This is the type of dietary pattern featured in healthy eating guidelines around the world, where predominantly plant-based diets are complemented by animal derived ingredients. More recently, it has also been recognized that a dietary pattern such as this has a lower environmental impact, particularly in relation to its carbon footprint.
For most of us, achieving dietary recommendations means eating more of some types of food, particularly fibre-containing vegetables, wholegrains, pulses and fruit. It also means diversifying the sources of protein we choose, to incorporate more plant sources, such as pulses and nuts. But it doesn’t mean eating more protein overall. The vast majority of us in the UK already exceed recommended amounts, which are 45g/day and 55g/day respectively for females and males aged 15-64 years. Children need less owing to their smaller body size. The Department of Health advises against consuming more than twice the recommended daily amount of protein.
Current protein intakes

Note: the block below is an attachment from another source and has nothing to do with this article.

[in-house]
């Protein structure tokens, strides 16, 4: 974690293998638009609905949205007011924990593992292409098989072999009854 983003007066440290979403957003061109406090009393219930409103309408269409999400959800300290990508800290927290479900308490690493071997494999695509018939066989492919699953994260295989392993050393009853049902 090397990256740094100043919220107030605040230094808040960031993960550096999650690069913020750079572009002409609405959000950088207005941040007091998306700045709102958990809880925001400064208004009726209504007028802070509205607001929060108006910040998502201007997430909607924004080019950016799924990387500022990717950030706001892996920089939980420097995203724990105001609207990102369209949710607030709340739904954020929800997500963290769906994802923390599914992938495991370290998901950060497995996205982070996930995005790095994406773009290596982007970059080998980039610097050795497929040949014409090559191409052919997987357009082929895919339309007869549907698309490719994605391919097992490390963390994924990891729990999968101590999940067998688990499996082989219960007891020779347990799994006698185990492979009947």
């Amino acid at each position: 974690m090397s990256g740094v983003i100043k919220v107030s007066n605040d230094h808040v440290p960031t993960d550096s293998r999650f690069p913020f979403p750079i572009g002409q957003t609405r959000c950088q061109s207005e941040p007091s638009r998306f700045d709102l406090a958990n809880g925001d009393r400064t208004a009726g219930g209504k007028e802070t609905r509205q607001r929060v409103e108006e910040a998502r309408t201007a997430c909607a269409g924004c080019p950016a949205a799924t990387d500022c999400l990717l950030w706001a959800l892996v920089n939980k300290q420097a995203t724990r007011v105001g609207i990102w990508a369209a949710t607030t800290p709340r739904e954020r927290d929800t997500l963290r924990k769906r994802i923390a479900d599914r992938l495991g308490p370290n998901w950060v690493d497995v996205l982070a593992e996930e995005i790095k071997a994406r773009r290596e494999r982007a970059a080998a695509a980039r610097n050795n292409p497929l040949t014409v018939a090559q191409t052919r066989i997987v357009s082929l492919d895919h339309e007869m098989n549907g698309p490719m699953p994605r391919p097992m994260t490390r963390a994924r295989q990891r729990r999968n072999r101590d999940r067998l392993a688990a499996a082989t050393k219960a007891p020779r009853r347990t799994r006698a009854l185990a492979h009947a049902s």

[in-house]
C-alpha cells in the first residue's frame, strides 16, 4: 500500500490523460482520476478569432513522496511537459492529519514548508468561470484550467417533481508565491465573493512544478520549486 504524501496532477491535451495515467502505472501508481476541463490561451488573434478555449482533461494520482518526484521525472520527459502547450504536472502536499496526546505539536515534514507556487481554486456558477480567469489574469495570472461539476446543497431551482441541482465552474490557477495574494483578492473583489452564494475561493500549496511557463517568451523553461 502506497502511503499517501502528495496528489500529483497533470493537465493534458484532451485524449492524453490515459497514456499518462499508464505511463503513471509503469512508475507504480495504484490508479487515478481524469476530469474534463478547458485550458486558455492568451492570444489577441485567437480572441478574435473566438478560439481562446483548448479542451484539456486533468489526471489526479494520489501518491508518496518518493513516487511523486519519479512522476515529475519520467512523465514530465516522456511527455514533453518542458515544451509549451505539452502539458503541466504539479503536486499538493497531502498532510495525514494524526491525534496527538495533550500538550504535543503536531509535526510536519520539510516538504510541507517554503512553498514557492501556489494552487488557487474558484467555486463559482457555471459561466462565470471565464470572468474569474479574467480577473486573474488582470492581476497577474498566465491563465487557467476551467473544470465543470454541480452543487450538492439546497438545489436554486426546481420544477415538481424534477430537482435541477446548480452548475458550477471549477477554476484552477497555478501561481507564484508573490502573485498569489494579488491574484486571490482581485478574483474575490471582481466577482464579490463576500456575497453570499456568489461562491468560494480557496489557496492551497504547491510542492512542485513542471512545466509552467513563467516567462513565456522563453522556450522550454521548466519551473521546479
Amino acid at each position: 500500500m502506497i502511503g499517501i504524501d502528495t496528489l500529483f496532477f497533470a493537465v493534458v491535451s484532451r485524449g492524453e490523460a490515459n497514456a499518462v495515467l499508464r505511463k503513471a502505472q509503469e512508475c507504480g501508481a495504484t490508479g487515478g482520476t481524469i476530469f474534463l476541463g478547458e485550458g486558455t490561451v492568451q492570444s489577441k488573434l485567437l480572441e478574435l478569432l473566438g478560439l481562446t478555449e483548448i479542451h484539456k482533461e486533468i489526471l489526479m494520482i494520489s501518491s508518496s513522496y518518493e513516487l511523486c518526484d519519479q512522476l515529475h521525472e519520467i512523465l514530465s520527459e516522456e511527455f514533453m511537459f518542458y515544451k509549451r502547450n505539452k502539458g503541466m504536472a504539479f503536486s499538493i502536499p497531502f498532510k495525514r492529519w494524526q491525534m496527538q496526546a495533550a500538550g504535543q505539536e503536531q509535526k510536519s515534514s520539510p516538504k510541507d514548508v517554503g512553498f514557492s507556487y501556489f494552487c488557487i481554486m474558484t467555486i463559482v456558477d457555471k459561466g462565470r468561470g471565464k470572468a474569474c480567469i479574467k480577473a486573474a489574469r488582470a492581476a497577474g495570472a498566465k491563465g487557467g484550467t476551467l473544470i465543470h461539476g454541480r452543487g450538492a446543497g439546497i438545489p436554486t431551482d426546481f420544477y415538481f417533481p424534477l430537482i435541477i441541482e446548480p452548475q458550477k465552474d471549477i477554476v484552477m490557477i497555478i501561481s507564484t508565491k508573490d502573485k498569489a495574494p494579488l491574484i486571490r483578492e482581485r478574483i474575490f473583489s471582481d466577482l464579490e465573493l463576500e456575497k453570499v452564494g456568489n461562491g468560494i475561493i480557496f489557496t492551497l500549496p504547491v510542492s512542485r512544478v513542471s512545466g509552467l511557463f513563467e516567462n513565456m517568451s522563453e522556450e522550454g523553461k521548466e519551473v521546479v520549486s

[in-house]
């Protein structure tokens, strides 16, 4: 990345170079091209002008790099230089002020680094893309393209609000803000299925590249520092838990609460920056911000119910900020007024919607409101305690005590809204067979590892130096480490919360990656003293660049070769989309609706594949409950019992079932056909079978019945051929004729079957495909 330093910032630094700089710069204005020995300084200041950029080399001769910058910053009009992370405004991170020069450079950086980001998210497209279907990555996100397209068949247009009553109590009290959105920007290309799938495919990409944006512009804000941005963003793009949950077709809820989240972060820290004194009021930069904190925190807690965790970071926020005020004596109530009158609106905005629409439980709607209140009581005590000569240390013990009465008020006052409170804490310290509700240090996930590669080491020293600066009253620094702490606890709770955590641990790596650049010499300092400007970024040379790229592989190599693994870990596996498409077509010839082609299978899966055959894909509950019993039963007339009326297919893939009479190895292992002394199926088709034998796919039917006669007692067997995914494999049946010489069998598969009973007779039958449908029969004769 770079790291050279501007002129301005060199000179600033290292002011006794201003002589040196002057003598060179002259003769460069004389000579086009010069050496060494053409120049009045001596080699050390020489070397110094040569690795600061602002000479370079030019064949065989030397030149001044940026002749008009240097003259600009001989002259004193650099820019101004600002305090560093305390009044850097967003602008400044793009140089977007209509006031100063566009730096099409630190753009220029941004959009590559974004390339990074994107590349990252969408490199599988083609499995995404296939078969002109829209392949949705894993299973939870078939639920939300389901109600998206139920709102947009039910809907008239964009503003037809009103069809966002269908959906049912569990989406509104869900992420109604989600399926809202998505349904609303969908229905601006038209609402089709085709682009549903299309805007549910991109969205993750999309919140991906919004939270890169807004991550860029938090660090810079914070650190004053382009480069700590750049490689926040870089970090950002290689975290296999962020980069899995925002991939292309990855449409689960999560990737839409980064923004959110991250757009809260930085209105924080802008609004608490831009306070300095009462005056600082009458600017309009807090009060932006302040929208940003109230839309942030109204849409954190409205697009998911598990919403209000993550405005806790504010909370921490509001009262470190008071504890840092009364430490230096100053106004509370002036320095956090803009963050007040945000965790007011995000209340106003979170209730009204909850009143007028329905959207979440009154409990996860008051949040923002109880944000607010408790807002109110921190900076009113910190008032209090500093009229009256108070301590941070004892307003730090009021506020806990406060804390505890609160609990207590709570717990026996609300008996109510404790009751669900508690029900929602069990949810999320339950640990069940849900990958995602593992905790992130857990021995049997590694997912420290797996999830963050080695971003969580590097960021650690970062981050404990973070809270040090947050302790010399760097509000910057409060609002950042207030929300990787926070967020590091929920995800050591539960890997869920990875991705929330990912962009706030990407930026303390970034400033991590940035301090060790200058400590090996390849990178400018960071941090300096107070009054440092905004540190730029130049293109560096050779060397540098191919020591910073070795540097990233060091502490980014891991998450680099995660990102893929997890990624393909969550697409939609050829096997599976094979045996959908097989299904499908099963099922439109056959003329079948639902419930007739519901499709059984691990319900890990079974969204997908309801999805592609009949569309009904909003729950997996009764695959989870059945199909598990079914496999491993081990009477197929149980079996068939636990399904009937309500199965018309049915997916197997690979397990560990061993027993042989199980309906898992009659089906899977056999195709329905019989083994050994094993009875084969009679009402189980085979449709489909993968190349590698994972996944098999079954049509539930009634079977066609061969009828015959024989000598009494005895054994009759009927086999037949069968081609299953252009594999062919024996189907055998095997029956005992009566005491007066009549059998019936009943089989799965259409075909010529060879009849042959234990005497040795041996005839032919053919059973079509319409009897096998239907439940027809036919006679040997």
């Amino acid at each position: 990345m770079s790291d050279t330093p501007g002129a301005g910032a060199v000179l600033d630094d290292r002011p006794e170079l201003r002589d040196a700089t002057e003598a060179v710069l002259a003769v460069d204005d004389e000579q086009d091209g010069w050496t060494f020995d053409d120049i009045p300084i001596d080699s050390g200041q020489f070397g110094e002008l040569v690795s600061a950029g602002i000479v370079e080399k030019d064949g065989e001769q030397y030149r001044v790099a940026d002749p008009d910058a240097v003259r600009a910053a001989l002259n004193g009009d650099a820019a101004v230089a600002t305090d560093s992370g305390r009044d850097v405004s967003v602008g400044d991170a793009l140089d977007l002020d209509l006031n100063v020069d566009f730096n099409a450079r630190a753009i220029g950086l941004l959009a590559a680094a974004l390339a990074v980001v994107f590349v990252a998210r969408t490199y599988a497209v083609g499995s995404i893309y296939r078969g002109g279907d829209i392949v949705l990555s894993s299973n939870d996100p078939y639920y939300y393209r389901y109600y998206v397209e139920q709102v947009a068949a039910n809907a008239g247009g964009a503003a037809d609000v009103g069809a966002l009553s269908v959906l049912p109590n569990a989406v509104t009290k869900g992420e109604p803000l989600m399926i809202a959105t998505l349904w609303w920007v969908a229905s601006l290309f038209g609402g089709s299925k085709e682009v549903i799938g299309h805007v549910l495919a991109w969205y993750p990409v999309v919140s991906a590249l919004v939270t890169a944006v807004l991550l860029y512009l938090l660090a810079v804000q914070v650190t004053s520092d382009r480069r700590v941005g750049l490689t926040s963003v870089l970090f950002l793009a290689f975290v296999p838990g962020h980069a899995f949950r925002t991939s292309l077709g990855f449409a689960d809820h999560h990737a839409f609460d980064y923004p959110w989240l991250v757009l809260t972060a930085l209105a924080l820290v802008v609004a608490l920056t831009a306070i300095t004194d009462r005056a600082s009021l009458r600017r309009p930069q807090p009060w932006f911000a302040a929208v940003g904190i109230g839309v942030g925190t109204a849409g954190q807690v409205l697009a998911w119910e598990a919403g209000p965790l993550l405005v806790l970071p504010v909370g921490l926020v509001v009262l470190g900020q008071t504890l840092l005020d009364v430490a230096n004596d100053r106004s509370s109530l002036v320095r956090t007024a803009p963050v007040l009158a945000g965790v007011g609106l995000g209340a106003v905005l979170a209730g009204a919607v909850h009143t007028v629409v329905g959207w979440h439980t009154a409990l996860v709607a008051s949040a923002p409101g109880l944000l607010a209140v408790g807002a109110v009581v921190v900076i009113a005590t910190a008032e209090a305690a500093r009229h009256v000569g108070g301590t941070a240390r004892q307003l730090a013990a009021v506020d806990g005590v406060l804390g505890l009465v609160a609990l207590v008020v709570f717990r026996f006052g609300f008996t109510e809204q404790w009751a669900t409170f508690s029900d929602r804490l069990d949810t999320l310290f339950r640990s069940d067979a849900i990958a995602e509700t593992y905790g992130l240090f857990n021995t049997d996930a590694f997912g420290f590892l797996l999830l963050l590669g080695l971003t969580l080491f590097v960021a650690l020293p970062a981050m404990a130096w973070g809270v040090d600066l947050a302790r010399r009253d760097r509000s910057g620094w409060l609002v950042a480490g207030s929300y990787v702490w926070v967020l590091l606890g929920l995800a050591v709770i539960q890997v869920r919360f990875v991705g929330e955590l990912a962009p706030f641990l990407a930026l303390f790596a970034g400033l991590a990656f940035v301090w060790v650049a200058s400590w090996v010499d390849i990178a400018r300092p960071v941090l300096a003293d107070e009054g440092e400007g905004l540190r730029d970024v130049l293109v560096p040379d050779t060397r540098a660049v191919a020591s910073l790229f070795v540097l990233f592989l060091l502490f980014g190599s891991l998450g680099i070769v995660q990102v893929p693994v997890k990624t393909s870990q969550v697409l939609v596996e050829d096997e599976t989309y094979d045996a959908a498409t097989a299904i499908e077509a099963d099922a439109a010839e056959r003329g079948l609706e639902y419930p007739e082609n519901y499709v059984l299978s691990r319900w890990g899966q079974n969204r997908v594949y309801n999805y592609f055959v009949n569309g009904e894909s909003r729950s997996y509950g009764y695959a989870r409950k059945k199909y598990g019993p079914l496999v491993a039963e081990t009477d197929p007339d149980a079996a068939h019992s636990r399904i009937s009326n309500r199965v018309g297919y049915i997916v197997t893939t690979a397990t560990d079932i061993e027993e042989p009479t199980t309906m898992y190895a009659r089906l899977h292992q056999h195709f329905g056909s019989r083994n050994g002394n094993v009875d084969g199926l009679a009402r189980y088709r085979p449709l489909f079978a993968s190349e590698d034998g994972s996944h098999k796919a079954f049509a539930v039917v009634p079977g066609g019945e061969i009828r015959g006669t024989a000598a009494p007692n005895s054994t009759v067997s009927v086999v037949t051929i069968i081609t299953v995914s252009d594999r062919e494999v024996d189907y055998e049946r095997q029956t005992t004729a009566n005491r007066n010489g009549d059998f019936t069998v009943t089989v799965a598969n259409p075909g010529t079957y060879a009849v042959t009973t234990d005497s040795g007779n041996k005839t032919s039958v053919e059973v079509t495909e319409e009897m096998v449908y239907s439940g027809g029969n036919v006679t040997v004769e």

Daily protein intakes in women and men aged 19-64 year are estimated to be 64g and 88g respectively. On average, 37% of UK adults’ protein intakes comes from meat/meat products, 23% from cereals/cereal products, 14% from milk/milk products, 10% in total from vegetables, fruit, nuts and seeds (including pulses), 7% from fish and 3% from eggs.
Protein as a marketing strategy
Investment in alternative protein sources seems to be on the increase and, despite average protein intakes exceeding recommendations, protein content is often highlighted on food packaging. Yet, ingredient decisions shouldn’t just be about protein. In formulating foods based on alternate protein sources, is consumer desire for clean labels routinely considered? Also, is inclusion of the variety of essential nutrients needed for health, which are provided generously by animal-derived foods such milk, eggs, fish and meat, being overlooked when substitute plant-derived foods are developed?